Program Coordinator Industrial Design, University Lecturer
Robert Busch School of Design
Michael Graves College
In recent years collaboration has become a fundamental of the design industry. In the start-up business environment, the corporate structure has been replaced by a passionate, skilled and capable 24/7 work force of risk-taking design entrepreneurs.
Everyday we witness independent design collaborations that capture recognition by launching their products through powerful tools such as social media and crowd funding, the innovate nature of which are several steps ahead of their market majority corporate competitors. What if we can simulate these collaborations at an earlier stage, during undergraduate education? What if we can mimic the experience of a start-up in the classroom?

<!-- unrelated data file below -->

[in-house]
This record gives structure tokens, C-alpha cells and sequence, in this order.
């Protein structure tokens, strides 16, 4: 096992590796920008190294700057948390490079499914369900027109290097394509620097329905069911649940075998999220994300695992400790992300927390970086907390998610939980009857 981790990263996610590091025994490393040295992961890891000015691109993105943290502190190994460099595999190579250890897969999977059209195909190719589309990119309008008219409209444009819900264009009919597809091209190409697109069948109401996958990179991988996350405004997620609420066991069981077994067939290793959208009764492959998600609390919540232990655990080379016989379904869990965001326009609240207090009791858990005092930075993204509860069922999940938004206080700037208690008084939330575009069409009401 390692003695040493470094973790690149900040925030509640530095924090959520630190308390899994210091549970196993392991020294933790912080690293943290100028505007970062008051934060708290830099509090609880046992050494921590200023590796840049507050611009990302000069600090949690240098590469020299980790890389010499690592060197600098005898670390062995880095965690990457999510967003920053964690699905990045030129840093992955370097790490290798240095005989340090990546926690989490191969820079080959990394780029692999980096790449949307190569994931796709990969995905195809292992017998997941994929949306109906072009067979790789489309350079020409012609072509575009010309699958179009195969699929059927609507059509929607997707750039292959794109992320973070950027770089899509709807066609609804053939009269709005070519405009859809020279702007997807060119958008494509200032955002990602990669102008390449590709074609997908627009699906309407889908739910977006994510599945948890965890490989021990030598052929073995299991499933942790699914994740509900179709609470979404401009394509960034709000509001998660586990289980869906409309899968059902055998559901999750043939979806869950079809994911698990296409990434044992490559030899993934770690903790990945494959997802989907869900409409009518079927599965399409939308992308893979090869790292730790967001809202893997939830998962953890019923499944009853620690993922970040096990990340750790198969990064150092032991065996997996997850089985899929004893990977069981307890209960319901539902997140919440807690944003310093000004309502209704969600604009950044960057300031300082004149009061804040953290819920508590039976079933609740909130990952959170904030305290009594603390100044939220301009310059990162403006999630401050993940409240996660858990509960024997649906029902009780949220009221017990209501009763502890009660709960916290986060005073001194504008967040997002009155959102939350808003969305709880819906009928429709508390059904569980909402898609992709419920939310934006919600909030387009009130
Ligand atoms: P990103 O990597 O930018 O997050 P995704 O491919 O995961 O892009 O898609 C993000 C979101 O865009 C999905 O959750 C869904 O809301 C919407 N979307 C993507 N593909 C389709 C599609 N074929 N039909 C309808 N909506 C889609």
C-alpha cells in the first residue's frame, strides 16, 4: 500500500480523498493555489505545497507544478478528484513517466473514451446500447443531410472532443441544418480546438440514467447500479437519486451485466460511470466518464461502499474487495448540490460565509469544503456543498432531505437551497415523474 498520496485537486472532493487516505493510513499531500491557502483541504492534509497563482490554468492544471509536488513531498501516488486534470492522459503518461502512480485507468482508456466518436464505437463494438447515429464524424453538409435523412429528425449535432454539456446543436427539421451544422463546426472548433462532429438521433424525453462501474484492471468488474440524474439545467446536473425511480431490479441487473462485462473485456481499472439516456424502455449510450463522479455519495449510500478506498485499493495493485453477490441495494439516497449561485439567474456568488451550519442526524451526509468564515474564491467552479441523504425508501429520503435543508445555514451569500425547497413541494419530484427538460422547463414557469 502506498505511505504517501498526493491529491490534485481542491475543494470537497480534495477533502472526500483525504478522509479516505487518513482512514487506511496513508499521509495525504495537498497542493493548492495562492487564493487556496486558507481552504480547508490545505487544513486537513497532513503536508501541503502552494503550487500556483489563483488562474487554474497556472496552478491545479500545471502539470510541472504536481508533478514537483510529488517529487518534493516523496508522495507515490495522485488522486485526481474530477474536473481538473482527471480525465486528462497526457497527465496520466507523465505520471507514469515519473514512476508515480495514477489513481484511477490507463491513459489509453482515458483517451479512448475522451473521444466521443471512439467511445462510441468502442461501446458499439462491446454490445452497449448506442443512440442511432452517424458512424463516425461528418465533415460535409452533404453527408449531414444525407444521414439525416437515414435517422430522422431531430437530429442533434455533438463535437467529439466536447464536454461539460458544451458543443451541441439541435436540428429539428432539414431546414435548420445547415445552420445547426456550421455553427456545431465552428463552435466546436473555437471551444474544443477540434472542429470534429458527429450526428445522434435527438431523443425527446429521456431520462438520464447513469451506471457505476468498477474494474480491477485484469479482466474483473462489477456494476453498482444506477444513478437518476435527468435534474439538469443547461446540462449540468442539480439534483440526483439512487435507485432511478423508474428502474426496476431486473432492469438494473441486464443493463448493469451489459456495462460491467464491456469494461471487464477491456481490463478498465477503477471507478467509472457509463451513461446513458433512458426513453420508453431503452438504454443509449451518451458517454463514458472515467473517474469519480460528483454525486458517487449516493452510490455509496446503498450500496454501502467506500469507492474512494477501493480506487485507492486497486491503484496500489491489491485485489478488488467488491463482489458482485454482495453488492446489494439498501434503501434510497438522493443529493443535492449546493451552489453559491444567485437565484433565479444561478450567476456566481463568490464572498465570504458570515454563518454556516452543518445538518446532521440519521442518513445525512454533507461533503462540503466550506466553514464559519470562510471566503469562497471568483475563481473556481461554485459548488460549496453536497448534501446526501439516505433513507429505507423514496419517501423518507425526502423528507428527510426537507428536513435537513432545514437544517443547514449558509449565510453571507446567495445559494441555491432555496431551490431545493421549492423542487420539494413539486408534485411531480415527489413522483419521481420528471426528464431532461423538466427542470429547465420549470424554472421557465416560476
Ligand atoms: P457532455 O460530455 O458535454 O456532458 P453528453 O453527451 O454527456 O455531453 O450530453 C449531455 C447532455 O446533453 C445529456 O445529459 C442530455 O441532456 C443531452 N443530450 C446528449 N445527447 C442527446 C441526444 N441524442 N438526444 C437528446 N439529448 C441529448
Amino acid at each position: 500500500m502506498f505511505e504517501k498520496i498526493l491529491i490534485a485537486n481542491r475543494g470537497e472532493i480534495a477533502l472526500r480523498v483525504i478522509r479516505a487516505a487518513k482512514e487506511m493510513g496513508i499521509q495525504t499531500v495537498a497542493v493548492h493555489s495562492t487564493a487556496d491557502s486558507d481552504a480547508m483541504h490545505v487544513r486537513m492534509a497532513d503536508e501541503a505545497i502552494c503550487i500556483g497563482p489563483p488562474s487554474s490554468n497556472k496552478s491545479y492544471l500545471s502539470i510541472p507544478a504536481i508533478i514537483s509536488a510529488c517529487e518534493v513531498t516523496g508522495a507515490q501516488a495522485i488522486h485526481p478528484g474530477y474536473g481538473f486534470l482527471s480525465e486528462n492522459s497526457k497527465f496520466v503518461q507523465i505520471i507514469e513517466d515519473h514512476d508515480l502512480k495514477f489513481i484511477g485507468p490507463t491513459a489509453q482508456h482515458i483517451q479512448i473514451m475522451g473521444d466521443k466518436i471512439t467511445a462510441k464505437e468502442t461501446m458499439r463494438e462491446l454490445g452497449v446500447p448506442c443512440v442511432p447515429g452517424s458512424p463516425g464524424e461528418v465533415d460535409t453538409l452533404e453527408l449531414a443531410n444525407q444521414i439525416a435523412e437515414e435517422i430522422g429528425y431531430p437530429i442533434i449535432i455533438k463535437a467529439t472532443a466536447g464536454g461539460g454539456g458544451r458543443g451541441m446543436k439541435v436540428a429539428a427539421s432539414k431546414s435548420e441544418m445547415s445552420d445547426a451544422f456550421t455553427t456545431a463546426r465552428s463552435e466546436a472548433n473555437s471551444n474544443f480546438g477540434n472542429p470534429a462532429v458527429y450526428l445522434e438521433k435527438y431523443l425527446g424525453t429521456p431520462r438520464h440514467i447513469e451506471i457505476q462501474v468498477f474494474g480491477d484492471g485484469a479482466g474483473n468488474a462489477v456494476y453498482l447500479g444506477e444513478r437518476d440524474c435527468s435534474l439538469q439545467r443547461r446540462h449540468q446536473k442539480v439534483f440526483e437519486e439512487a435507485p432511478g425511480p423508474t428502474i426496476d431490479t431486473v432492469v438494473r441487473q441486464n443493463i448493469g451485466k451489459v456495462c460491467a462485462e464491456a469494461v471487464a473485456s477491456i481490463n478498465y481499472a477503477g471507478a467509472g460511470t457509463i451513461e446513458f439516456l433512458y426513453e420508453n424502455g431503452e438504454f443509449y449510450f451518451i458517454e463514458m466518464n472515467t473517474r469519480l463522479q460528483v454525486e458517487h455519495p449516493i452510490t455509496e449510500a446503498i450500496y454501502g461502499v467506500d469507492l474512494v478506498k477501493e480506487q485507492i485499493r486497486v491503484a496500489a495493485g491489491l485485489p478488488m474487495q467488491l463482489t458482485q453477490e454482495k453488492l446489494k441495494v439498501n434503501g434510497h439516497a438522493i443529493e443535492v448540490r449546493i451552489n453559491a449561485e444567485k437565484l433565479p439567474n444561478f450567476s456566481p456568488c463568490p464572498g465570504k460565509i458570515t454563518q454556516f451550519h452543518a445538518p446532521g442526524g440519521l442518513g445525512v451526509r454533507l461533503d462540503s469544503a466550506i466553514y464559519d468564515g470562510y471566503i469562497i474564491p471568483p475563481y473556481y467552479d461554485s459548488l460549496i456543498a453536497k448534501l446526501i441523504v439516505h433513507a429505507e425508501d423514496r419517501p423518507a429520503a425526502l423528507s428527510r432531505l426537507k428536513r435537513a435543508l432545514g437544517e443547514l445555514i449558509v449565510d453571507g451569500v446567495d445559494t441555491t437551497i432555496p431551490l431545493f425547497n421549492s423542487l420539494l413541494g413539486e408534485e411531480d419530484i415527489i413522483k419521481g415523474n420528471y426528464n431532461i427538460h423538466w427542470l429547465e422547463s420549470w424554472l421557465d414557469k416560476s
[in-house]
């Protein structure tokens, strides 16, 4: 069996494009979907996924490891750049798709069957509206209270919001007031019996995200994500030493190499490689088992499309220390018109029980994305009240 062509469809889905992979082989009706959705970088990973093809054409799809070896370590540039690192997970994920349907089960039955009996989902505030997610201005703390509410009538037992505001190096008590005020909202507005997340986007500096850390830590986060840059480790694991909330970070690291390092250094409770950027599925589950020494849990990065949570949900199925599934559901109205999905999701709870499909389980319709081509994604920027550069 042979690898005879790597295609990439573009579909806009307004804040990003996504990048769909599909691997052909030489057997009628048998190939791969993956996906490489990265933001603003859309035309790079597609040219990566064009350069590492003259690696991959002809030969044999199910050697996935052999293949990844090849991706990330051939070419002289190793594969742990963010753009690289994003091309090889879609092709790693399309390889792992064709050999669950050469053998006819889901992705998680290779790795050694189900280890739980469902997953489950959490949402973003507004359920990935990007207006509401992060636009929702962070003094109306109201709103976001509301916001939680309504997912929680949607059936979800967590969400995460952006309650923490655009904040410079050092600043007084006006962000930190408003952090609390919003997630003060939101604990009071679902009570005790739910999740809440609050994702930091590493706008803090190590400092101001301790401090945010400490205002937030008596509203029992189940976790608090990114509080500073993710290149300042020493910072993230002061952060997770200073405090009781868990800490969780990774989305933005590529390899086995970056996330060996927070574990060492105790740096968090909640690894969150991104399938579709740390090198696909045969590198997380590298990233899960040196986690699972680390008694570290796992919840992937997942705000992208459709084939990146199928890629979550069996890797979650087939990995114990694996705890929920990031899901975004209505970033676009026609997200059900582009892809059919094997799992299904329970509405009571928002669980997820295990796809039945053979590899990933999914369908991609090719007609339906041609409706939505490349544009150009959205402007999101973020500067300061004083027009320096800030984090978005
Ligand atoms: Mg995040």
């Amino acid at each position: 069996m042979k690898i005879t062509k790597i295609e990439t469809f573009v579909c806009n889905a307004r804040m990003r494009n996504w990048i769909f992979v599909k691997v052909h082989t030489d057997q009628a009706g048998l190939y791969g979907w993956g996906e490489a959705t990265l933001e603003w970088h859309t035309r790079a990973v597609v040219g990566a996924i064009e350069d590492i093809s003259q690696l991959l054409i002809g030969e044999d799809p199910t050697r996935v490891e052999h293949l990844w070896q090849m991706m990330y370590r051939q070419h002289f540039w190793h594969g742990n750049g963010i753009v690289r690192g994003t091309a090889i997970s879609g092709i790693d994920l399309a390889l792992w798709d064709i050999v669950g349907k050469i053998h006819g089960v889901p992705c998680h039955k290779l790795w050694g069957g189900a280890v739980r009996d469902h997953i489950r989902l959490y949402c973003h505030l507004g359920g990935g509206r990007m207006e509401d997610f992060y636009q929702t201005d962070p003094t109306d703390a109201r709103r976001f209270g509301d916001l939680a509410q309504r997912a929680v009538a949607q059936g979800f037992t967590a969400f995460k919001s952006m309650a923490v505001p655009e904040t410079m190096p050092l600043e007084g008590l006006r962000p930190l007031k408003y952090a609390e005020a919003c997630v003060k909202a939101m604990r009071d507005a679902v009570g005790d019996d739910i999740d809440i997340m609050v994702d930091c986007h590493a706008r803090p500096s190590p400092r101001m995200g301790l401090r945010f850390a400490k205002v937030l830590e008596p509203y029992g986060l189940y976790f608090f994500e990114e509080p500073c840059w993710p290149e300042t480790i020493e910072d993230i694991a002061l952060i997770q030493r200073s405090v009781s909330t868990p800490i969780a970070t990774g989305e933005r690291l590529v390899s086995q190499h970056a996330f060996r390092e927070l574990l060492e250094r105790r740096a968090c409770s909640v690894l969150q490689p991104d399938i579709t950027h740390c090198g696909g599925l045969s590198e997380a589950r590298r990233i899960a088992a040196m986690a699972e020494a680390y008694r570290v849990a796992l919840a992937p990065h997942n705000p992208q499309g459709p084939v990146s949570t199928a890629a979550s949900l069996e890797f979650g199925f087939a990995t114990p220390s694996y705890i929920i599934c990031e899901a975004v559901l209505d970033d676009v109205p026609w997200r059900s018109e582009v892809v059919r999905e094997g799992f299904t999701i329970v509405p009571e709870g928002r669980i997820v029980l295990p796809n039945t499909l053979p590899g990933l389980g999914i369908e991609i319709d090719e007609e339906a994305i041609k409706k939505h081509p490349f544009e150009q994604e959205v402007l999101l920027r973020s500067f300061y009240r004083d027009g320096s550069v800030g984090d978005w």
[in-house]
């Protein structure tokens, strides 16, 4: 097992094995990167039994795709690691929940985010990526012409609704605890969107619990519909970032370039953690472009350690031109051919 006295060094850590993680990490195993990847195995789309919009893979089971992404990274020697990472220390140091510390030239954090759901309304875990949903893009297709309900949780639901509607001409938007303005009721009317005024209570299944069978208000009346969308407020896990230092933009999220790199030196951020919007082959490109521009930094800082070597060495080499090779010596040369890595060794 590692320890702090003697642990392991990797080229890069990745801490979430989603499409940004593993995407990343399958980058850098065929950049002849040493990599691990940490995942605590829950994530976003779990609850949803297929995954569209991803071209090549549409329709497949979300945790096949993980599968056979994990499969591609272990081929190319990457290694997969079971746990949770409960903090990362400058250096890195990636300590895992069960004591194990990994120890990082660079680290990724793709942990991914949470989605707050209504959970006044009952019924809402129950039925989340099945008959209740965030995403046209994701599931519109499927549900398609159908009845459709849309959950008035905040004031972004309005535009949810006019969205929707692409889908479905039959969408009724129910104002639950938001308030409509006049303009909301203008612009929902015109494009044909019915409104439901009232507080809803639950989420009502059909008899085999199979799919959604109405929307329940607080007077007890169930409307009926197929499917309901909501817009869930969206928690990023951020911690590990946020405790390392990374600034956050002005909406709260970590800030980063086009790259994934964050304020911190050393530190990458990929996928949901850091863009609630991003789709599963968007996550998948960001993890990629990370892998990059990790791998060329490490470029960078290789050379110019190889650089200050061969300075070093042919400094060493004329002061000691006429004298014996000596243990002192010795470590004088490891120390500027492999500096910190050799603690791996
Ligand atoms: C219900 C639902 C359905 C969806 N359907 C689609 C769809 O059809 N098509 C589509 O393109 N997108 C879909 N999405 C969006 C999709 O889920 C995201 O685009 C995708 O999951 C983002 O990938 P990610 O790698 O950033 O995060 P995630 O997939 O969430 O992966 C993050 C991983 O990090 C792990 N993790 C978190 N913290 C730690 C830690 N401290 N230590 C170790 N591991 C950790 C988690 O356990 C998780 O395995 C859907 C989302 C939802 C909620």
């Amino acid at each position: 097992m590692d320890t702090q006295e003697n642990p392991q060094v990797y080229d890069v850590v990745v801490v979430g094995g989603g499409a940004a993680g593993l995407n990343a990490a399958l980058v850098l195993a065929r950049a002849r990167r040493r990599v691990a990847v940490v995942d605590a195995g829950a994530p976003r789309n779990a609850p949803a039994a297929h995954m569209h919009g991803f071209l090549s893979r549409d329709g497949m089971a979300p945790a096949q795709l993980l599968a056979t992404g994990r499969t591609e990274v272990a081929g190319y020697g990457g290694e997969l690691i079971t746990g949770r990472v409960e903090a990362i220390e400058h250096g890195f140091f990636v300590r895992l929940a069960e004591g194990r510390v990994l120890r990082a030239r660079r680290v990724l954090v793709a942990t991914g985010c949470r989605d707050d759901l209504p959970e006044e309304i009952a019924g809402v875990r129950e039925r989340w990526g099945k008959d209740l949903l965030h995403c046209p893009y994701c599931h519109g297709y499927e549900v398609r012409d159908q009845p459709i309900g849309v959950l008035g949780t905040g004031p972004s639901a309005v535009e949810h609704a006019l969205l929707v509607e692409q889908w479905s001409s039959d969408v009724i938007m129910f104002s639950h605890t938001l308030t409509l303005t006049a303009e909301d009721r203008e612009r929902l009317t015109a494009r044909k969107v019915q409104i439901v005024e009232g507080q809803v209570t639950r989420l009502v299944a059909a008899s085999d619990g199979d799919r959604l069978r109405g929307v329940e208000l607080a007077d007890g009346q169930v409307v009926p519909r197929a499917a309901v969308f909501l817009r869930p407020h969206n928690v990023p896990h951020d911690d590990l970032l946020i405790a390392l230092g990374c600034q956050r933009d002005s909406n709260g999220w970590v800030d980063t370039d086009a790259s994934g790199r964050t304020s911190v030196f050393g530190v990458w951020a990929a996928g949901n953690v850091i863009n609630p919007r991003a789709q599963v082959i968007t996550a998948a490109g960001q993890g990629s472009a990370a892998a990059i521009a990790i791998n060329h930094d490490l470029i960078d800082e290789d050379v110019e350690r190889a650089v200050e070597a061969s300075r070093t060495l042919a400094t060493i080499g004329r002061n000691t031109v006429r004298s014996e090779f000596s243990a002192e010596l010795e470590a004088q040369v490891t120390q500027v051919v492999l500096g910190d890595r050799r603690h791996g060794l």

I have been teaching “Collaborative Design Studio” the past three years, utilizing team-building and problem solving techniques to produce imaginary start-ups, which incorporate the full spectrum of the start-up model- user experience, branding and packaging by Graphic Designers, design development, prototyping by Industrial Designers, and exhibition of the product by Interior Designers. At certain points in the process, the team divides and conquers by their specialization within the design field. At other points, they work as a team to make common decisions. They follow a road that intermittently splits and merges throughout the journey. The course offered a window on how start-ups run, and gave students the ability to practice before graduating, rather than figuring out design entrepreneurism on the job.